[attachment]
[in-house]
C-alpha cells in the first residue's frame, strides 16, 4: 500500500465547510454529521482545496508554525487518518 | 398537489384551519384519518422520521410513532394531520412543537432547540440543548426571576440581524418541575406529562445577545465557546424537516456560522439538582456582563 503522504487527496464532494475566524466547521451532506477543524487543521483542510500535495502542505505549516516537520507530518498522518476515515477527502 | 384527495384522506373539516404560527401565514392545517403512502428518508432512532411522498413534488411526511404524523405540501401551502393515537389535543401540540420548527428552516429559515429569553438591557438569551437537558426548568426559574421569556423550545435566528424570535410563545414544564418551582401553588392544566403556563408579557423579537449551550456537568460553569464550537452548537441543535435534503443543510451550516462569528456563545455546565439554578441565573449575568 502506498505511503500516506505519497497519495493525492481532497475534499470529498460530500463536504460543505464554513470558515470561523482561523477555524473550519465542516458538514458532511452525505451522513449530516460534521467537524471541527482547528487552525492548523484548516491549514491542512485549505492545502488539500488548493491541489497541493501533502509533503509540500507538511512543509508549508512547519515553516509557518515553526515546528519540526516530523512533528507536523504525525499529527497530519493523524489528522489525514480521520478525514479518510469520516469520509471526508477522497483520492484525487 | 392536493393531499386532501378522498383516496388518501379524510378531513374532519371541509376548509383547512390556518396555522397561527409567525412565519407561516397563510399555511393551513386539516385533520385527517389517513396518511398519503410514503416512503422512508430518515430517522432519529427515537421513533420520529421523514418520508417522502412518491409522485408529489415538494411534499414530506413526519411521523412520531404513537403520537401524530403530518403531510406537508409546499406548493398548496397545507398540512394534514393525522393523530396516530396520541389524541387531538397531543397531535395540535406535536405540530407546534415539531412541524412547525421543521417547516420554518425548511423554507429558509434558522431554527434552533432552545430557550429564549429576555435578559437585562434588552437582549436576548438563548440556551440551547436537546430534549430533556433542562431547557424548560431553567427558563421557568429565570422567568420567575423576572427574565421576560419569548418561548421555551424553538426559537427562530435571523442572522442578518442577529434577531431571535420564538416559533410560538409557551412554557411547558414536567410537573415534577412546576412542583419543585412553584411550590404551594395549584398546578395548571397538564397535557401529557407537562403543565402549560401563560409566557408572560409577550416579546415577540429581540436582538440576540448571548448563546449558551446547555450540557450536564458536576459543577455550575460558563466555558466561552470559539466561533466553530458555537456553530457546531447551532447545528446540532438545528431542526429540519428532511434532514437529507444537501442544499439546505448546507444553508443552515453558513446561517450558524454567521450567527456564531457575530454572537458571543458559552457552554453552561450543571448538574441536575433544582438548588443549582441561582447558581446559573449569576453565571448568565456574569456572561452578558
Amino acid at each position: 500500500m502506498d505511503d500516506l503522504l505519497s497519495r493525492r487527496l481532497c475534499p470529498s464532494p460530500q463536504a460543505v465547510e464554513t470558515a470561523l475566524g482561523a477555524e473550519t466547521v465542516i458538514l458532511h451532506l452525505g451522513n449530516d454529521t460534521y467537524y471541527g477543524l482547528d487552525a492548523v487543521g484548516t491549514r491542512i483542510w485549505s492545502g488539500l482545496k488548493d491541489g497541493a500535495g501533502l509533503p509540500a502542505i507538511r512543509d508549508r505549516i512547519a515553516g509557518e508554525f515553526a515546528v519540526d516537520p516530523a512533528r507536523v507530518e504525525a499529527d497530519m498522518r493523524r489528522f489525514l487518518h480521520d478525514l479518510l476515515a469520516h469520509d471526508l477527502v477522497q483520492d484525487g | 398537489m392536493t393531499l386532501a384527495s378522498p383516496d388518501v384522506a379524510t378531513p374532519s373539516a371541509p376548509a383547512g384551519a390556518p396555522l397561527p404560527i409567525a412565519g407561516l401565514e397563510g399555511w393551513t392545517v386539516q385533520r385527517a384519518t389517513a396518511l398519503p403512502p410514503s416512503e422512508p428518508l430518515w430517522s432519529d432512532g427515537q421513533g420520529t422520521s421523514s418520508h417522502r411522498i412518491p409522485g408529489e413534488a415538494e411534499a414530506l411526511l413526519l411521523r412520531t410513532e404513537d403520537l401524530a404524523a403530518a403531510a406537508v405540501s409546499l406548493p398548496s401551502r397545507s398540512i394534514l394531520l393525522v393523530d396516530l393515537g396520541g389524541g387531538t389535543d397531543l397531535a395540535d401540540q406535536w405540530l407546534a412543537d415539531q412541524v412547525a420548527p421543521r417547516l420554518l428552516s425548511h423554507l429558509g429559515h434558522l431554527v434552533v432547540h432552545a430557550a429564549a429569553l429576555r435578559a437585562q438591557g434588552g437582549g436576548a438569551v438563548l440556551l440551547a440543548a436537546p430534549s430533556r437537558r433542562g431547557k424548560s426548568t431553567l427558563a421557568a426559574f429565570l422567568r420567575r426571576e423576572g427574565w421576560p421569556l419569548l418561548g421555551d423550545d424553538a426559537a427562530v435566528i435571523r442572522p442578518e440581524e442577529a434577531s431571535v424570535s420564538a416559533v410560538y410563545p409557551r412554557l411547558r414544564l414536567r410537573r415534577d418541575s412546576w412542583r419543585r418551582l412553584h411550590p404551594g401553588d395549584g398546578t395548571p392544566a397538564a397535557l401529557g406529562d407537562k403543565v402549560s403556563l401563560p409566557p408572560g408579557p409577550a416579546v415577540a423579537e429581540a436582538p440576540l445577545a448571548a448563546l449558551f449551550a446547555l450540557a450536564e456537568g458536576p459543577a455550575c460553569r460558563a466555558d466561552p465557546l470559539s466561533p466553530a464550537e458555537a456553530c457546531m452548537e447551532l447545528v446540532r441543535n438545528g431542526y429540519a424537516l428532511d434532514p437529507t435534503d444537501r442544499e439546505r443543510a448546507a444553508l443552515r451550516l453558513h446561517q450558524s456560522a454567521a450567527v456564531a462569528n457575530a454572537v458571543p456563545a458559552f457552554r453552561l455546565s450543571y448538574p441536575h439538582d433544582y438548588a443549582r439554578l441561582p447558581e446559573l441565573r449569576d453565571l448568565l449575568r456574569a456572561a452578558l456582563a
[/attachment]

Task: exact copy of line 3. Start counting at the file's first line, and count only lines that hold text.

Amino acid at each position: 500500500m502506498d505511503d500516506l503522504l505519497s497519495r493525492r487527496l481532497c475534499p470529498s464532494p460530500q463536504a460543505v465547510e464554513t470558515a470561523l475566524g482561523a477555524e473550519t466547521v465542516i458538514l458532511h451532506l452525505g451522513n449530516d454529521t460534521y467537524y471541527g477543524l482547528d487552525a492548523v487543521g484548516t491549514r491542512i483542510w485549505s492545502g488539500l482545496k488548493d491541489g497541493a500535495g501533502l509533503p509540500a502542505i507538511r512543509d508549508r505549516i512547519a515553516g509557518e508554525f515553526a515546528v519540526d516537520p516530523a512533528r507536523v507530518e504525525a499529527d497530519m498522518r493523524r489528522f489525514l487518518h480521520d478525514l479518510l476515515a469520516h469520509d471526508l477527502v477522497q483520492d484525487g | 398537489m392536493t393531499l386532501a384527495s378522498p383516496d388518501v384522506a379524510t378531513p374532519s373539516a371541509p376548509a383547512g384551519a390556518p396555522l397561527p404560527i409567525a412565519g407561516l401565514e397563510g399555511w393551513t392545517v386539516q385533520r385527517a384519518t389517513a396518511l398519503p403512502p410514503s416512503e422512508p428518508l430518515w430517522s432519529d432512532g427515537q421513533g420520529t422520521s421523514s418520508h417522502r411522498i412518491p409522485g408529489e413534488a415538494e411534499a414530506l411526511l413526519l411521523r412520531t410513532e404513537d403520537l401524530a404524523a403530518a403531510a406537508v405540501s409546499l406548493p398548496s401551502r397545507s398540512i394534514l394531520l393525522v393523530d396516530l393515537g396520541g389524541g387531538t389535543d397531543l397531535a395540535d401540540q406535536w405540530l407546534a412543537d415539531q412541524v412547525a420548527p421543521r417547516l420554518l428552516s425548511h423554507l429558509g429559515h434558522l431554527v434552533v432547540h432552545a430557550a429564549a429569553l429576555r435578559a437585562q438591557g434588552g437582549g436576548a438569551v438563548l440556551l440551547a440543548a436537546p430534549s430533556r437537558r433542562g431547557k424548560s426548568t431553567l427558563a421557568a426559574f429565570l422567568r420567575r426571576e423576572g427574565w421576560p421569556l419569548l418561548g421555551d423550545d424553538a426559537a427562530v435566528i435571523r442572522p442578518e440581524e442577529a434577531s431571535v424570535s420564538a416559533v410560538y410563545p409557551r412554557l411547558r414544564l414536567r410537573r415534577d418541575s412546576w412542583r419543585r418551582l412553584h411550590p404551594g401553588d395549584g398546578t395548571p392544566a397538564a397535557l401529557g406529562d407537562k403543565v402549560s403556563l401563560p409566557p408572560g408579557p409577550a416579546v415577540a423579537e429581540a436582538p440576540l445577545a448571548a448563546l449558551f449551550a446547555l450540557a450536564e456537568g458536576p459543577a455550575c460553569r460558563a466555558d466561552p465557546l470559539s466561533p466553530a464550537e458555537a456553530c457546531m452548537e447551532l447545528v446540532r441543535n438545528g431542526y429540519a424537516l428532511d434532514p437529507t435534503d444537501r442544499e439546505r443543510a448546507a444553508l443552515r451550516l453558513h446561517q450558524s456560522a454567521a450567527v456564531a462569528n457575530a454572537v458571543p456563545a458559552f457552554r453552561l455546565s450543571y448538574p441536575h439538582d433544582y438548588a443549582r439554578l441561582p447558581e446559573l441565573r449569576d453565571l448568565l449575568r456574569a456572561a452578558l456582563a